The advantages that amorphous semiconductors have over single-crystal semiconductors when considering this type of materials use in a load cell are that they can be fabricated as a homogeneous, isotropic alloy with a temperature coefficient that is compatible with a ceramic (glass) substrate. These amorphous materials are well behaved, stable semiconductors with predictable resistance as a function of temperature. These materials are not as sensitive to impurities as are crystalline semiconductors, and are easily deposited with repeatable properties by, for example, sputtering. One of the most significant factors is that the use of an amorphous semiconductor material offers the possibility of a superior transducer at a significantly reduced cost (less labor intensive, batch fabrication). The use of this material also offers a significant reduction in the cost of the front end electronics and power supplies as compared to those required for a metallic gauge load cell scale by virtue of their higher gauge factor (approximately 10-20). Estimates indicate that weigh meter costs might be reduced as much as to 60% of those of presently used load cell scales.
For a better understanding of the invention as well as other objects and further features thereof, reference is made to the following detailed disclosure of this invention taken in conjunction with the accompanying drawing wherein:
The FIGURE is a plan diagram for explaining the general construction and concept of a semiconductor strain gauge according to the present invention.
Referring now to the FIGURE there is shown in accordance with the present invention a semiconductor strain gauge 10. The strain gauge shown comprises an elastic base member 11 that includes an upper surface 12 that can be subject to stress. For example, member 11 can be any material which is elastic to some degree, i.e. a material having a high to a relatively low modules (e.g., from steel to plastic). The member can represent, for example, a cantilever which is displaced when a force is applied thereto. The gauge includes a semiconductor substrate 13 secured to surface 12 of member 11. In accordance with the critical feature of the present invention the semiconducting substrate is formed of an amorphous semiconducting material. The amorphous semiconducting material that is used is one that is piezoresistive, i.e. the resistivity of the material changes as a function of strain.
The major distinguishing characteristic of known prior art strain gauges which employ crystalline semiconducting material is that the crystal material has its constituent atoms or molecules aligned in ordered three-dimensional arrays that exhibit a long-range periodicity . The present invention employs amorphous semiconducting material which by definition in accordance with the present invention is nonperiodic and has predominately short range order. Examples of the type of amorphous semiconductor materials which can be used include silicon, germanium, silicon-germanium alloys, P and N type silicaon, P and N type germanium and alloys of P and N type silicon and germanium, etc., all of which are known semiconducting materials. The amorphous semiconductor material dopants can include such materials as arsenic, boron, phosphorous, etc.
Semiconductor strain gauge 10 is connected with lead wires 14 to an external electrical instrument (not shown) which records or measures changes in the resistivity of the amorphous semiconducting material 13 that occur as member 11 is subject to strain. It is preferred in accordance with the present invention that the electrical connection means to the semiconducting material be at two longitudinally displaced points 15 on the amorphous material.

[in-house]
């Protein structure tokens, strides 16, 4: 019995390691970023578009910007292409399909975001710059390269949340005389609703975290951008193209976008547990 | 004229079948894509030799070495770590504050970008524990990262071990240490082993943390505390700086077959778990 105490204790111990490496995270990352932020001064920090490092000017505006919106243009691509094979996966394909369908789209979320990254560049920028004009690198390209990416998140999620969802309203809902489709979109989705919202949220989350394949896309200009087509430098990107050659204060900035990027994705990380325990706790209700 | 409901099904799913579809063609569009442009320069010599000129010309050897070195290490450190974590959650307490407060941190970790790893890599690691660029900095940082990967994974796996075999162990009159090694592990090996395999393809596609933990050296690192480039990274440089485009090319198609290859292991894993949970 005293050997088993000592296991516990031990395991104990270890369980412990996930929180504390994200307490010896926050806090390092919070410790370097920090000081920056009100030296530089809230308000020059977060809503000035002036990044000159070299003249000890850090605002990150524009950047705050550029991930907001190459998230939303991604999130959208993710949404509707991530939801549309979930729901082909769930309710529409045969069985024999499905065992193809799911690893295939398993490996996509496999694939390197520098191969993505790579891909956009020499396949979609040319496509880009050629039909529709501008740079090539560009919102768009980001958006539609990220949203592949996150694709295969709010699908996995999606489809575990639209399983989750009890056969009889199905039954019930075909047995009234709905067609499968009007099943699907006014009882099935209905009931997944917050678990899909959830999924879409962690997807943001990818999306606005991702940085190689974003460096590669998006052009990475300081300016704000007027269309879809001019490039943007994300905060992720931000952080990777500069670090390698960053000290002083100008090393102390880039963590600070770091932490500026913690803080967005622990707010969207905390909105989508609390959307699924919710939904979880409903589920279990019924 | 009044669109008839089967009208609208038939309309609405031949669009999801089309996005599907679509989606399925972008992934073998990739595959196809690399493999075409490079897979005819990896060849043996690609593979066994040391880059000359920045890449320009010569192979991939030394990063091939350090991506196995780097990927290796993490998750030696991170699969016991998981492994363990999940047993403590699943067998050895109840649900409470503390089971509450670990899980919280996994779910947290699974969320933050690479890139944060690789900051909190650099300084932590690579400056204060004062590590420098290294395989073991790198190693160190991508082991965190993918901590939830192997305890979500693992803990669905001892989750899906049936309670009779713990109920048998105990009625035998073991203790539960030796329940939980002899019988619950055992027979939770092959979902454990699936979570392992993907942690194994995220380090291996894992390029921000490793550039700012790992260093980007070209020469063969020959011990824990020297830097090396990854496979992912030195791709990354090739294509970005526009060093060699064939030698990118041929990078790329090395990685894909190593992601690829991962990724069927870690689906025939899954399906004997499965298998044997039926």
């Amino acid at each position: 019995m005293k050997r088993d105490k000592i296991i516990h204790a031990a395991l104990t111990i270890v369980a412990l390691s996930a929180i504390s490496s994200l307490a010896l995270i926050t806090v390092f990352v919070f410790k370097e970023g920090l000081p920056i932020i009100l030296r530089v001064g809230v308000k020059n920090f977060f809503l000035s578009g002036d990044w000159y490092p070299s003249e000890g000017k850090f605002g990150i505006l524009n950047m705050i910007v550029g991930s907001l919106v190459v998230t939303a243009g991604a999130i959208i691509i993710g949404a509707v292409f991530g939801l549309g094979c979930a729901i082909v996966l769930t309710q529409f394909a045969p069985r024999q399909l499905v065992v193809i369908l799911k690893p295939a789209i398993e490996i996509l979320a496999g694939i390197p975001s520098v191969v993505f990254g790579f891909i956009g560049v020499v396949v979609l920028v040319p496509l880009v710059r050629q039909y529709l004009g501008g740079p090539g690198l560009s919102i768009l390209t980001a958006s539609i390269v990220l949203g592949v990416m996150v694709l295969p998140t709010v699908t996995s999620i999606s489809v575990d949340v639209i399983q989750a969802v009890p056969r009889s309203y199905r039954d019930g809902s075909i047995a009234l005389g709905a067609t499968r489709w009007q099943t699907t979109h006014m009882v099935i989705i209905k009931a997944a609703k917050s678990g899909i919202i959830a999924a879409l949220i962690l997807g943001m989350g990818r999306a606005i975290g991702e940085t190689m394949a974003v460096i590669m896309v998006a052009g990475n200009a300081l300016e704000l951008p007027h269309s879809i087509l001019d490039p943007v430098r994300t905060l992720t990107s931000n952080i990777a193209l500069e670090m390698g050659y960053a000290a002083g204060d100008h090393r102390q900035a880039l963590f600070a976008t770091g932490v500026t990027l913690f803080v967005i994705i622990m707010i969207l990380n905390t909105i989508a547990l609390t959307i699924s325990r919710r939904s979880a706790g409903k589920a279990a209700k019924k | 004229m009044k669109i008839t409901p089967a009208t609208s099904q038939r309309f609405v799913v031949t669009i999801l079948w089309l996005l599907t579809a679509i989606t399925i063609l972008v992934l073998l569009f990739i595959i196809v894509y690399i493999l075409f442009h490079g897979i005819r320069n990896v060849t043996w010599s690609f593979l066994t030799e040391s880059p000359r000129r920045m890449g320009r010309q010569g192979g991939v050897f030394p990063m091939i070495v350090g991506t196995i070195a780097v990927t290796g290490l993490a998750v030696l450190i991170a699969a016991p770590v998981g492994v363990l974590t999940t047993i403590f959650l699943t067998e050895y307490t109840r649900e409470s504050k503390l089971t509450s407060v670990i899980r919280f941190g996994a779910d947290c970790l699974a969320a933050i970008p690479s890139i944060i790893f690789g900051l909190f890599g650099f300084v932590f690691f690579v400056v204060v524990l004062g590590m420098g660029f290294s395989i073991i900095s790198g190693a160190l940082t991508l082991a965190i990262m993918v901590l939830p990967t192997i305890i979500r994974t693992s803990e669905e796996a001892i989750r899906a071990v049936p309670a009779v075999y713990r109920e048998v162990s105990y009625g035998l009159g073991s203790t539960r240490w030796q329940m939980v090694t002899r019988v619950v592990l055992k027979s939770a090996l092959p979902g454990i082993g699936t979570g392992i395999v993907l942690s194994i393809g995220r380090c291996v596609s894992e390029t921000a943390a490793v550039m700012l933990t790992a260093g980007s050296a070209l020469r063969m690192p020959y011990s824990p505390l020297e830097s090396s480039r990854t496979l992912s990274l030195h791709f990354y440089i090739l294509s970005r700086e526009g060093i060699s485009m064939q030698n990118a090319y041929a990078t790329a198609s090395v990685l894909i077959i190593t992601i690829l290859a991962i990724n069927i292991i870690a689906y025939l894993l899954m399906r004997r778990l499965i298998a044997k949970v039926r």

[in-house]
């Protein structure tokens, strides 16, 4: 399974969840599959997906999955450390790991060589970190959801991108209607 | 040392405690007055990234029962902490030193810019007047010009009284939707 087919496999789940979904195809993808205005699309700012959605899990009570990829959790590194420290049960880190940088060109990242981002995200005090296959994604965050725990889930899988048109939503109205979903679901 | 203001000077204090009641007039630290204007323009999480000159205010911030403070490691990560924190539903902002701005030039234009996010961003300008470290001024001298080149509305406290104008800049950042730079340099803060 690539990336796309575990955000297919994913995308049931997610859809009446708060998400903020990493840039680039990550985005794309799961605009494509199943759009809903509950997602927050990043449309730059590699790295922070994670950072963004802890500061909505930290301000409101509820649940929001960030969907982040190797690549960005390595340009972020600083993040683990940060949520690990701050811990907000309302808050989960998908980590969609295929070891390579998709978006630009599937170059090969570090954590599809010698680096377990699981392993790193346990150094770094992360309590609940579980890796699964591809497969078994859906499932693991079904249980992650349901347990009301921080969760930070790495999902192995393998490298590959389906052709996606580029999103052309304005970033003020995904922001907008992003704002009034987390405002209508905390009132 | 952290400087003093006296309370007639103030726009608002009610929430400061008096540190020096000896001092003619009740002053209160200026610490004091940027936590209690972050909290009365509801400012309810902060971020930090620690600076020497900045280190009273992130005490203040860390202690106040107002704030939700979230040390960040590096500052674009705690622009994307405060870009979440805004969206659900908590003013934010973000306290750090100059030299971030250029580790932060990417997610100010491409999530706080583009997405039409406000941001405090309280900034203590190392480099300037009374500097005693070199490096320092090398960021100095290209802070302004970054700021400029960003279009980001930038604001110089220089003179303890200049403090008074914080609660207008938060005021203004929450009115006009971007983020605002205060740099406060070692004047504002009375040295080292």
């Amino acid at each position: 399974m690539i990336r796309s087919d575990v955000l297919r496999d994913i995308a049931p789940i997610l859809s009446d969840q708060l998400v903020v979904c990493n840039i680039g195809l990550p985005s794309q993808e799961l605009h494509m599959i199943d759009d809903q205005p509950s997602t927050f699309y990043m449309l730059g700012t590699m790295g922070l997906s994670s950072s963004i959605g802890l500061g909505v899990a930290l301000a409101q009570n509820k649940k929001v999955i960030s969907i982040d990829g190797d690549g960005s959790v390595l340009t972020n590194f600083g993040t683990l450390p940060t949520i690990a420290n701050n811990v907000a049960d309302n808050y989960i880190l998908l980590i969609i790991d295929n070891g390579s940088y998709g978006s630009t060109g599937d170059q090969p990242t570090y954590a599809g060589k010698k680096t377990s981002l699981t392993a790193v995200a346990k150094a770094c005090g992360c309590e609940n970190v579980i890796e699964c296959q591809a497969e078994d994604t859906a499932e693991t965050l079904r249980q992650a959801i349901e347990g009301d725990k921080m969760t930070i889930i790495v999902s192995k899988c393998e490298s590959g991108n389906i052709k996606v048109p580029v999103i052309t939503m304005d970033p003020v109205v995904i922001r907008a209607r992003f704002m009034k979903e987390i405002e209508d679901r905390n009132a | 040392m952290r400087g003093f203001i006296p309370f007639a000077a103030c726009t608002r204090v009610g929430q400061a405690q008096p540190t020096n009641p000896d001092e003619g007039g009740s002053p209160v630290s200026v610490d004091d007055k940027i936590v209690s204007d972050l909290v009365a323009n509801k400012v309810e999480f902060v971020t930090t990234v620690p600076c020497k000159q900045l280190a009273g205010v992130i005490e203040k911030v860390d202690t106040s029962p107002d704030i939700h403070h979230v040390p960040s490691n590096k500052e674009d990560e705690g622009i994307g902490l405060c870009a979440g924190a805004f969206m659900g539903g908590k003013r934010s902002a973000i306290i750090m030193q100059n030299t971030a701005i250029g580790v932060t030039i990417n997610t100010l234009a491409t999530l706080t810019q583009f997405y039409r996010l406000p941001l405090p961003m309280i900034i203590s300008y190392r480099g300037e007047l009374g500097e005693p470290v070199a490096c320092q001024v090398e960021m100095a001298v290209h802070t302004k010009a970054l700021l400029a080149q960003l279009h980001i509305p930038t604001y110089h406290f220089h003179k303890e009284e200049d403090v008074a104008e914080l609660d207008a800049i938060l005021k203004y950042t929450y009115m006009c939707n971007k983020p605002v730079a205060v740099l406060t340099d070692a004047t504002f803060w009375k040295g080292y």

In those strain gauges where electrical shorting is possible (e.g. the base member is a metal) it is necessary to electrically insulate the amorphous semiconducting substrate 13 from the elastic base member 11 by a thin layer of an electrical insulating material 16. If the insulating material is directly deposited the base member 11 by, for example, a sputtering or evaporation deposition technique, the layer should be of a sufficient thickness so that there are no pin holes in the layer, i.e. a thickness range of from about 100 to about 200 angstroms would be sufficient to accomplish this result. If the insulating layer is not directly deposited on the base member, but for example, is formed of a separate layer of insulating material that is bonded onto the base member, then the layer should be of a thickness ranging from about 10 to about 40 microns.
One of the basic advantages of the present invention is that it lends itself to the use of a deposition technique for the application of the amorphous semiconducting substrate to the base member. Two well known deposition techniques can be used, i.e. sputtering and evaporation. Gauges fabricated by the evaporation deposition process can be mass produced cheaply. However, this technique is particularly good for the deposition of elemental materials. In compounds or alloys, where the elements have different melting points or binding energies, the elements tend to evaporate at different rates and the alloy deposited is usually different from the original alloy. The sputtering process can be used with a very large range of materials and will almost completely maintain the original composition and properties of the material. Gauges fabricated by this process have proven to be the most stable, accurate gauges made thus far. They have a broader temperature range and are environmentally harder than other gauges. Gauges made by these processes in accordance with the present invention can be directly atomically bonded to the substrate, thus eliminating the hysteresis of the glue and intermediate substrate of the foil gauges.